|LIVER CANCER | DIAGNOSIS | TREATMENT | OUR PRACTICE | NEW PATIENTS | ARTICLES | ANSWERS | CONTACT|
Liver Cancer Information :
|Is liver cancer curable?|
|If I have colon or rectal cancer that has spread to the liver, should I have chemotherapy first?|
|Is ablation of liver cancer as good as resection?|
|If I am not a candidate for liver resection, what should I do?|
|What are the main groups of patients who are candidates for liver resection and/or ablation?|
|What other patients may benefit from these techniques?|
|How do I get more liver cancer information?|
Is liver cancer curable?
Cancer that starts within or spreads to the liver is a very serious problem. However, many patients are potentially curable if they receive aggressive surgical therapies. The patient must be a candidate for either resection or ablation in order to have this chance for cure. If the patient is not a candidate for resection or ablation, other treatment options may provide a healthier, longer life.
If I have colon or rectal cancer that has spread to the liver, should I have chemotherapy first?
In some cases chemotherapy is the best first option of treatment. However, many times surgical treatment provides the best chance for long term survival or even cure. If the cancer spread is limited to the liver in such a way that surgery can be done, surgical therapies should be used first. Chemotherapy then is used as an adjuvant treatment for any possible remaining unseen cancer cells, after the cancerous mass has been cut out or killed by heat or cold. Certainly there are many cases in which surgery is not possible when cancer develops in the liver. However, the decision to use chemotherapy first should only be made, in my opinion, after formal consultation with a surgeon dedicated to the management of the liver cancer patient.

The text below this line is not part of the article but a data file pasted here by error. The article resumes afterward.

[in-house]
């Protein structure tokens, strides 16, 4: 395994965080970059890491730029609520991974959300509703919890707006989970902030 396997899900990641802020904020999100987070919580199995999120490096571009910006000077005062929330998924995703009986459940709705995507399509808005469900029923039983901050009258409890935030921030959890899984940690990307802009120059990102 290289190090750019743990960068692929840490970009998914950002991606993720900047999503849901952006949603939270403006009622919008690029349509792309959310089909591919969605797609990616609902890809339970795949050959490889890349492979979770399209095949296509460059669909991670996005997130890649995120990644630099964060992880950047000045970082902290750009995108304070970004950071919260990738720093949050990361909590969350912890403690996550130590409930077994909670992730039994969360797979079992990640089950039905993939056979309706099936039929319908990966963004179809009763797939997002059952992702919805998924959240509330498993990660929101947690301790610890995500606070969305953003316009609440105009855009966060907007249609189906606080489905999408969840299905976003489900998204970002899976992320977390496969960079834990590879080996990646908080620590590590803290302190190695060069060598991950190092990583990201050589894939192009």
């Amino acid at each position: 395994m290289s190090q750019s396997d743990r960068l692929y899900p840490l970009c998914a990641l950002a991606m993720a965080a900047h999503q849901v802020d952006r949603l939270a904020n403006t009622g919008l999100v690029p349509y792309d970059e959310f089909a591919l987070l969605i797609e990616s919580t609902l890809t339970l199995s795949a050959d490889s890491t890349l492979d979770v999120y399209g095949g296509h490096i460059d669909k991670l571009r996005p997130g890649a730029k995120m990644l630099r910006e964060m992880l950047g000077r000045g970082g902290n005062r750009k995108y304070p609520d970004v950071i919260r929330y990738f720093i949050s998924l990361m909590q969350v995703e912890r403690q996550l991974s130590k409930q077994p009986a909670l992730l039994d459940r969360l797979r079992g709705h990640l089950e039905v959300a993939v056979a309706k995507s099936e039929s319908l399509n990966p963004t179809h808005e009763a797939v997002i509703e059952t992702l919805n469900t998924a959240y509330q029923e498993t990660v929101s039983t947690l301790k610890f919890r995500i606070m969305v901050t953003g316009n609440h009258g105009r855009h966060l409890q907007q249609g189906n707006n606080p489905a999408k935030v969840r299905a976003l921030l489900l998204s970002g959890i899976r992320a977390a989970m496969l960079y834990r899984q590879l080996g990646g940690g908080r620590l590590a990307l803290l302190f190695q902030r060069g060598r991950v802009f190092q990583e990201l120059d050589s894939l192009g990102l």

Is ablation of liver cancer as good as resection?
At this time resection is felt to be superior to ablation of liver cancers with either heat or cold. We do not have the long history with the newer techniques of radiofrequency ablation to know how these patients will do over the long term of the next two decades. Also the radiofrequency techniques are still in evolution and there are times when different surgeons have different opinions. Certainly, however, many patients with liver cancer are not resection candidates, yet still may be offered the potential for cure with ablation.
If I am not a candidate for liver resection, what should I do?
There are a number of different technologies and procedures open to the patient who is not a liver resection candidate. The next best things are radiofrequency ablation or cryotherapy, because the patient still has a very significant chance of five year survival and cure with these techniques. Seek out a surgeon who provides these services for his or her opinion. As I have stated elsewhere, I believe all patients with either primary or secondary liver cancer are best served by getting the opinion of a surgeon who deals with liver cancers.
What are the main groups of patients who are candidates for liver resection and/or ablation?
Patients with hepatocellular carcinomas and those with metastatic cancer to the liver from the colon or rectum are the main groups. Also patients with neuroendocrine tumors metastatic to the liver including carcinoids and pancreatic NE tumors are candidates.
What other patients may benefit from these techniques?
In specific cases, resection or RFA may be very useful in the management of a number of other malignancies with spread to the liver. However, in these cases a thorough workup to exclude cancer in other locations must be done prior to considering local therapies. If no cancer is seen elsewhere by clinical evaluation, CT scans, and a PET scan, patients with cancers of the breast, kidney, stomach, sarcomas, and melanomas may be candidates for RFA or resection.
Ken Dixon, M.D.
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